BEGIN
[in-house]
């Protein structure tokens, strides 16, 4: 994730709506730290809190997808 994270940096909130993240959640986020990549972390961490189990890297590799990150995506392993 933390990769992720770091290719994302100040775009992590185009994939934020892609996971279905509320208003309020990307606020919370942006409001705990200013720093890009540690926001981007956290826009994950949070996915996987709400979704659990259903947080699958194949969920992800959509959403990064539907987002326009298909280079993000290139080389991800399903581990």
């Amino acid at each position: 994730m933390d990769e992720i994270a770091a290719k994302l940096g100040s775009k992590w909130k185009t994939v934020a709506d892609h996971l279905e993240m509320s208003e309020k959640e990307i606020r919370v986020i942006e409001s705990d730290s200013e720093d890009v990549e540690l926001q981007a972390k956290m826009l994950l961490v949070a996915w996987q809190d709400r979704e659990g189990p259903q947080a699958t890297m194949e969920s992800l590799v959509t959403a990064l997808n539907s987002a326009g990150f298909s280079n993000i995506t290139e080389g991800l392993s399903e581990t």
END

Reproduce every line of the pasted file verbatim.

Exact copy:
[in-house]
């Protein structure tokens, strides 16, 4: 994730709506730290809190997808 994270940096909130993240959640986020990549972390961490189990890297590799990150995506392993 933390990769992720770091290719994302100040775009992590185009994939934020892609996971279905509320208003309020990307606020919370942006409001705990200013720093890009540690926001981007956290826009994950949070996915996987709400979704659990259903947080699958194949969920992800959509959403990064539907987002326009298909280079993000290139080389991800399903581990």
């Amino acid at each position: 994730m933390d990769e992720i994270a770091a290719k994302l940096g100040s775009k992590w909130k185009t994939v934020a709506d892609h996971l279905e993240m509320s208003e309020k959640e990307i606020r919370v986020i942006e409001s705990d730290s200013e720093d890009v990549e540690l926001q981007a972390k956290m826009l994950l961490v949070a996915w996987q809190d709400r979704e659990g189990p259903q947080a699958t890297m194949e969920s992800l590799v959509t959403a990064l997808n539907s987002a326009g990150f298909s280079n993000i995506t290139e080389g991800l392993s399903e581990t």